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Safeguarding from interview to exit

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Safer recruitment practices help to make sure that staff, volunteers and trustees are suitable to work with others at the organisation and with beneficiaries. Safety should be considered at every stage of the recruitment process.

Before you use this page you should check whether you need any of these additional guides.

  • If you are new to recruitment then you should use our recruitment planning guide together with this page.
  • If your organisation provides activities for children (particularly regulated activities), you should follow detailed government guidance. This safer recruitment guide explains that guidance well (from NSPCC).
  • If you provide services focused on adults at risk, such as care provision, then this information about regulated activity with adults at risk may be helpful (from Ann Craft Trust).

Your recruitment and selection policy should cover all the areas that follow so that all staff and managers understand how to recruit people more safely and more fairly.

Role risk assessment

  • Have you looked at all elements of the job you’re creating to see if it has any safeguarding responsibilities and requirements?
  • Have you included those responsibilities in the job description and specification for the role?
Make a Day Better is a children’s charity that employs family support workers – it’s based in an area of high deprivation. The job description for the role says ‘the post-holder will have regular, family focused safeguarding training and should make sure they understand and work within the safeguarding policies of the charity’. The job specification includes safeguarding related elements under the heading of ‘essential’,  that cover working with families, a good understanding of safeguarding practice and an understanding of challenges children and families can face. It also includes safeguarding elements under the heading of 'desirable' as an understanding of the ‘prevent’ strategy.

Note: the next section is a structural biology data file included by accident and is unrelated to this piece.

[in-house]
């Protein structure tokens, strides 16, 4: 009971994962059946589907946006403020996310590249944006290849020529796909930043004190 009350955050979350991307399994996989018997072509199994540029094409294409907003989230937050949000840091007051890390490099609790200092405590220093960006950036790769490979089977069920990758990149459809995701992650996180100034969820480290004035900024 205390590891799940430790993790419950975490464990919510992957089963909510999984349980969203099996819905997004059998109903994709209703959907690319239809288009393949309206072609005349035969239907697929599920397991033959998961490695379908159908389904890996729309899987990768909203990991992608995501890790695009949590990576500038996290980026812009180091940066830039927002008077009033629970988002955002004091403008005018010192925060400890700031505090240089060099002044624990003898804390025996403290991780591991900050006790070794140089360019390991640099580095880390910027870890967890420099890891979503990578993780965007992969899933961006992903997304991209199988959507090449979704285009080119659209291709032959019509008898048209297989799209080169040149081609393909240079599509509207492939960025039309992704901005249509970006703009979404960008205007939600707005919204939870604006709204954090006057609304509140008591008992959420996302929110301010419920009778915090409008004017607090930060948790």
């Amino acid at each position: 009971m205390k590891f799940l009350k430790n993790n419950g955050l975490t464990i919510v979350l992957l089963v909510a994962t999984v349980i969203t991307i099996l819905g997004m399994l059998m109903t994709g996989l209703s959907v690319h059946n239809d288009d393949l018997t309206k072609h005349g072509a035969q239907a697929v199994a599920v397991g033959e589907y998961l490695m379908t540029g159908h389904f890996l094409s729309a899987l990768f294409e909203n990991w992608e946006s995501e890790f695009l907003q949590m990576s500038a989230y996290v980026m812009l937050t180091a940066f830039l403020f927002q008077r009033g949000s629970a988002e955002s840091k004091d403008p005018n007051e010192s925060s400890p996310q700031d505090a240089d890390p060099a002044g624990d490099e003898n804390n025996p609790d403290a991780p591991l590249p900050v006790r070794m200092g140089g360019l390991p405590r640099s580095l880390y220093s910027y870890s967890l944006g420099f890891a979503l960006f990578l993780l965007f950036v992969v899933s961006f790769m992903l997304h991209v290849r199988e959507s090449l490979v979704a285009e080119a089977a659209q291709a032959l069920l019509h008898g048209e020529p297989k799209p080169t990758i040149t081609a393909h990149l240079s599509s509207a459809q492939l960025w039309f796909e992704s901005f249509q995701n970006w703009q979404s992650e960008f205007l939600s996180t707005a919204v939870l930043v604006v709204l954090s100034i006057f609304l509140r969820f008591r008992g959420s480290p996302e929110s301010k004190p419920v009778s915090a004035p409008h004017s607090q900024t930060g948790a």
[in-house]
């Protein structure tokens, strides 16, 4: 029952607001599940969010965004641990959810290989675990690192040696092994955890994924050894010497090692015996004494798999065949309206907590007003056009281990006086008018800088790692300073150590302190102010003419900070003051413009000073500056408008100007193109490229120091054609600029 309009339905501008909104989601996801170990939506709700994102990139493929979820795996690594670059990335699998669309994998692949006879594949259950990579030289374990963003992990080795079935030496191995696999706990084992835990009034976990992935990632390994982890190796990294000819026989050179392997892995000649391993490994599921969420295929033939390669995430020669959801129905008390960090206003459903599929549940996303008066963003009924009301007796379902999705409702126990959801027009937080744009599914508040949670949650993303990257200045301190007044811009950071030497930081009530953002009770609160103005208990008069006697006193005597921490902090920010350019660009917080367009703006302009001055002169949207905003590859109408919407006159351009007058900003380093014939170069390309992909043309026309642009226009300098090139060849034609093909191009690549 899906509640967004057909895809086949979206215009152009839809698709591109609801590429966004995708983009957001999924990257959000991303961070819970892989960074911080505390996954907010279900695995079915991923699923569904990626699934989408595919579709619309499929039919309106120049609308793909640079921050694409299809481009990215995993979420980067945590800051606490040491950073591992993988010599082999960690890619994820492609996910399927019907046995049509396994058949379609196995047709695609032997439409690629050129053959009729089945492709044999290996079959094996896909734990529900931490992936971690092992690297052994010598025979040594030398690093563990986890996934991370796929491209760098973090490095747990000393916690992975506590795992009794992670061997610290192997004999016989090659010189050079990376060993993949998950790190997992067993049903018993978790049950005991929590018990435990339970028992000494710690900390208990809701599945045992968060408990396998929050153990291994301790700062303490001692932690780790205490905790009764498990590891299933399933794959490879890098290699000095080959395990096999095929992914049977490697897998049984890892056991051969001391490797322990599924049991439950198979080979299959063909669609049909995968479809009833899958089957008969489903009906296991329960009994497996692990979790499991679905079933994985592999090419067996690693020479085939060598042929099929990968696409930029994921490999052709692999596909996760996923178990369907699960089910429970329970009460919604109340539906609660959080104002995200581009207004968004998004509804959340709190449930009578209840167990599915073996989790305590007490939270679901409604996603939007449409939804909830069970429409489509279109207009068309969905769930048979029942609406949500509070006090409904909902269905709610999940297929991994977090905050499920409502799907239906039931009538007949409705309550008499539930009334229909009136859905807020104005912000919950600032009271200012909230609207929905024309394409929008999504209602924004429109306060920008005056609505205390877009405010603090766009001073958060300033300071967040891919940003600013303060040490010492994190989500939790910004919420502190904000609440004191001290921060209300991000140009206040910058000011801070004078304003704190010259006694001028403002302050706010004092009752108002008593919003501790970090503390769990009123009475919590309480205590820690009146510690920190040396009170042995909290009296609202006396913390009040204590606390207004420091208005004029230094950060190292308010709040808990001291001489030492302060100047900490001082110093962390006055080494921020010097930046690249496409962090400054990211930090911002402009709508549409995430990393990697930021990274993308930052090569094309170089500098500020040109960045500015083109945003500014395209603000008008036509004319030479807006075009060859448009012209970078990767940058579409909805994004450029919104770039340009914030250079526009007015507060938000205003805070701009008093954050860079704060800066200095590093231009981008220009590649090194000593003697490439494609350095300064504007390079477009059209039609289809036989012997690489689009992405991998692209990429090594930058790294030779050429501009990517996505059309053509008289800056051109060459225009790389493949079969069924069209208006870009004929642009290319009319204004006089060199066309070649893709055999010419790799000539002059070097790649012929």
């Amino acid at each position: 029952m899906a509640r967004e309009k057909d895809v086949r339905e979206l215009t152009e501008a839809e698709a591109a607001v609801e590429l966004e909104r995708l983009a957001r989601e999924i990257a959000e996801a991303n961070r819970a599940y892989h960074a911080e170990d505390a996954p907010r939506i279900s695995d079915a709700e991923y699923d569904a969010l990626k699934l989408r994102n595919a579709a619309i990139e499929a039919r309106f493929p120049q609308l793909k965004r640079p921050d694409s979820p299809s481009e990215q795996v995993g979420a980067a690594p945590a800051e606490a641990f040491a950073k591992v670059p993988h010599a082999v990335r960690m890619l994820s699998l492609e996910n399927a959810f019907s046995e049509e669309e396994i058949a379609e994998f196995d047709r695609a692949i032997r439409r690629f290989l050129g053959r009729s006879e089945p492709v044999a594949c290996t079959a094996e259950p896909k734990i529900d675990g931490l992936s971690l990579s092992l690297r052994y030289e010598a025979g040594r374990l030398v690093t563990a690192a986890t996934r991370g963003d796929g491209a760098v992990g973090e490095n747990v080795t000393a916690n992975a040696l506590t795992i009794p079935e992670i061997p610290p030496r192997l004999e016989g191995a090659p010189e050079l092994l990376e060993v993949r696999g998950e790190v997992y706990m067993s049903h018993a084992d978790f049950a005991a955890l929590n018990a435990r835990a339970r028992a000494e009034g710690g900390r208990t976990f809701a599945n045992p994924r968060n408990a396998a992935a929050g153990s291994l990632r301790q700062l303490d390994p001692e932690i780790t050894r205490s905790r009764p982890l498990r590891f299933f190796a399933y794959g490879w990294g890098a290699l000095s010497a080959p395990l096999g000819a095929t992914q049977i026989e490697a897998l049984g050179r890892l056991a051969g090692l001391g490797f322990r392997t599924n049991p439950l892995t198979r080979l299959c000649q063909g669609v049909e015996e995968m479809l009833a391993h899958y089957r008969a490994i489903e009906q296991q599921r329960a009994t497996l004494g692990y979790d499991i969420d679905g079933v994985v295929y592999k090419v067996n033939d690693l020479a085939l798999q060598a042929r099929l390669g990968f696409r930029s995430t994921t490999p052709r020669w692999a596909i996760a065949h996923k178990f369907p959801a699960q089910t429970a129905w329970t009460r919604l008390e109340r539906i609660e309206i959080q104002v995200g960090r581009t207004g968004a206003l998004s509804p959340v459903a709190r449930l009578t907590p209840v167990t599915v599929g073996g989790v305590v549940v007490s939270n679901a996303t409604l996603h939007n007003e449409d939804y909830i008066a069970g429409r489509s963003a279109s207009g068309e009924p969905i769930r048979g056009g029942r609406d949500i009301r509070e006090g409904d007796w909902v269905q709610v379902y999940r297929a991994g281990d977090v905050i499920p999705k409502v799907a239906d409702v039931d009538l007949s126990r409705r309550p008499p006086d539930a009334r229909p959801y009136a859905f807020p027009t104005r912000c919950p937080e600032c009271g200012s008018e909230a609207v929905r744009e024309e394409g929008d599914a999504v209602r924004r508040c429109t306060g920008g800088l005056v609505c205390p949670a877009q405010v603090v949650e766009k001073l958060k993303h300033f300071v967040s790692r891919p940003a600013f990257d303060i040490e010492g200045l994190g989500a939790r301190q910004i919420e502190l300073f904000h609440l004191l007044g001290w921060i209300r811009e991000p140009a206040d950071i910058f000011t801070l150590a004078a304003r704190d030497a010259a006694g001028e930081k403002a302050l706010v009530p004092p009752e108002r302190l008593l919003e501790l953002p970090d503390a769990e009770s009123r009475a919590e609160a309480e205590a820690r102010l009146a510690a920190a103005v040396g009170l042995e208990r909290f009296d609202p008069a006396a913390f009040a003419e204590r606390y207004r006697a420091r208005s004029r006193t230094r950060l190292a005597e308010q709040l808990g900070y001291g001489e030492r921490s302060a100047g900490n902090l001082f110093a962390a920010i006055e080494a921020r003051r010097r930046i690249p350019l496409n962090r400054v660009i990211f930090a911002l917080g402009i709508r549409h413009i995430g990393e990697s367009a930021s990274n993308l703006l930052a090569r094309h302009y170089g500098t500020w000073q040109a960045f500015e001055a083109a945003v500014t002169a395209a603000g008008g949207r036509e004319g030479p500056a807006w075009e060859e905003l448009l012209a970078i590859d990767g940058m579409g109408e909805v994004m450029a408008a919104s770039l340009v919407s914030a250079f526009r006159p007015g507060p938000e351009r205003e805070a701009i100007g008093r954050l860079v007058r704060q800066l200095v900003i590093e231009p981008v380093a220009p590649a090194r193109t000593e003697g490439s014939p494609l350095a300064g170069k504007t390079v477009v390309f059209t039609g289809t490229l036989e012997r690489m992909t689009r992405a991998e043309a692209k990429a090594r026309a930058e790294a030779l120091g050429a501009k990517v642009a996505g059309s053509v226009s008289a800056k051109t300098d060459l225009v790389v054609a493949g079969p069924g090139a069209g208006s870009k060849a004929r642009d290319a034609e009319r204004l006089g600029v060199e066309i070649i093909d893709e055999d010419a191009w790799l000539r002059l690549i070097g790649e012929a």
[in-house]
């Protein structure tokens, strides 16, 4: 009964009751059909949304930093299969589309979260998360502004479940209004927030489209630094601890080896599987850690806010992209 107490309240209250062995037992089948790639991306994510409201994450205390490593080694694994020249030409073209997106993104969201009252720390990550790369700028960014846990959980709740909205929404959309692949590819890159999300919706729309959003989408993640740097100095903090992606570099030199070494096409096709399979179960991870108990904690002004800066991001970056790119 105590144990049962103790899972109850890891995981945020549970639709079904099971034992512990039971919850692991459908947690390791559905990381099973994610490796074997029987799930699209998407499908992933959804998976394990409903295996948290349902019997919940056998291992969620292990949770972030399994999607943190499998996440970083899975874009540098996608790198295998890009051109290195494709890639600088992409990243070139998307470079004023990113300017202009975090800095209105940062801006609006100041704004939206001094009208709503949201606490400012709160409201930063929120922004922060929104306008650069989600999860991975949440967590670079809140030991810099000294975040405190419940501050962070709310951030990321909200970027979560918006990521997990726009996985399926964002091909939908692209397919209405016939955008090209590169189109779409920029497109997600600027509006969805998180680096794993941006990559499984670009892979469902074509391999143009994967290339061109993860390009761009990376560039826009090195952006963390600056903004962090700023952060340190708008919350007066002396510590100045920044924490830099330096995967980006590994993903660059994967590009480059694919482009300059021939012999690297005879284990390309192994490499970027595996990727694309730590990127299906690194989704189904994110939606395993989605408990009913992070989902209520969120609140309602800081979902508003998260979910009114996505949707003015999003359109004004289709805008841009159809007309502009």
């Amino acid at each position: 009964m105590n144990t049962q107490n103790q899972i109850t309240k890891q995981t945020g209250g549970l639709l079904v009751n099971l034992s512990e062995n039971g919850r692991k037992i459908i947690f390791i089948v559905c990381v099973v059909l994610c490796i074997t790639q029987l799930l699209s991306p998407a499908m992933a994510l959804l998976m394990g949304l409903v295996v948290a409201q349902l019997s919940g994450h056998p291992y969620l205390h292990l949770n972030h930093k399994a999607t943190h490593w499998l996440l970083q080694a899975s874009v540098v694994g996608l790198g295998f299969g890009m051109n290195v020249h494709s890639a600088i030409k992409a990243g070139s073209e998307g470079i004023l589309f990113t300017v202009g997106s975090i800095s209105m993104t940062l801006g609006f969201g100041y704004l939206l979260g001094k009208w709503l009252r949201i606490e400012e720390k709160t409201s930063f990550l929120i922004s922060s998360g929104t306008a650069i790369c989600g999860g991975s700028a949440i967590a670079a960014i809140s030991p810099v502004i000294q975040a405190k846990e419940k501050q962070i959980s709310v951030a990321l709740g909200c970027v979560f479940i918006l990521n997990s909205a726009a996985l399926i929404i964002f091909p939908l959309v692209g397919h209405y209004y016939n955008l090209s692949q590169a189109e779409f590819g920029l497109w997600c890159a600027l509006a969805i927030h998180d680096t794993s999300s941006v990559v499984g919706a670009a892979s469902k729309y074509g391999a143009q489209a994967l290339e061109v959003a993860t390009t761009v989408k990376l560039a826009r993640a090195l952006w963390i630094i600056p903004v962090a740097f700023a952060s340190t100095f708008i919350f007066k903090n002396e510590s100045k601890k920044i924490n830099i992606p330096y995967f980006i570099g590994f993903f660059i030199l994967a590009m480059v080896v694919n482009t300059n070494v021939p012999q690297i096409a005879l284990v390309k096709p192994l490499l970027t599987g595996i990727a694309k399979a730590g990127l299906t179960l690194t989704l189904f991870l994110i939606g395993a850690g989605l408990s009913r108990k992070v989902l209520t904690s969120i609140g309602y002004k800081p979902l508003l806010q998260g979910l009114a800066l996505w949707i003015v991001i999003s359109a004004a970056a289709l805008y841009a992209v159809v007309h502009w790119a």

• Have you used the job advert to communicate your organisation’s commitment to safeguarding
  • Have you outline whether any pre-employment checks will be required?
For You organisation is recruiting for a project worker. The job advert states:
‘As part of our recruitment and selection process and commitment to safeguarding, we will undertake a Disclosure and Barring Service (DBS) check of all individuals in this role. This is because they will be regularly providing care to adults at risk. Any offer of employment will be subject to a satisfactory disclosure report.’


  • Does your application pack include the organisation’s safeguarding policies, procedures and code of conduct?
  • Have you included questions on the form which allow applicants to demonstrate their understanding of safeguarding as it applies to the role?
  • Have you asked questions about any personal relationships that could give rise to real or perceived conflicts of interests?


First, make sure you are treating applicants fairly.

  • Have you made sure that any questions about equality and diversity including access needs or disabilities are on a seperate form? This is important so you can remove the forms and people involved in selection do not see them until the end of the process.
  • Have you created a structured set of scoring criteria and removed identifying information from the forms so that you can reduce unconscious bias during shortlisting?

Then, make sure you are picking up any potential safeguarding warning signs.

  • Are there any inconsistencies in information or dates?
  • Are there any unexplained gaps in employment?
  • Are there repeated changes of employment?
  • Are there vague reasons for leaving?

If you find any of these in a candidate that you would otherwise wish to interview, then speak to the applicant directly.

Dareen Foundation is reviewing an application form for a grant assessor for their youth grants programme. The role does not have any regular contact with young people, but as the assessor is responsible for checking all applicants approaches to safeguarding and may make visits, a safer recruitment approach is taken during shortlisting. They answer a question about safeguarding well, giving an example from earlier in their career. However, there is a six-year gap in their employment history, from the last job to this application. They have written in the question which asks for an explanation of gaps ‘pursuing other goals’ which seems vague.  A phone call to the applicant discovers that they have been a stay at home dad during that period and were too embarrassed to put that into the box. They bring proof of that activity to the interview and are able to proceed in the application process.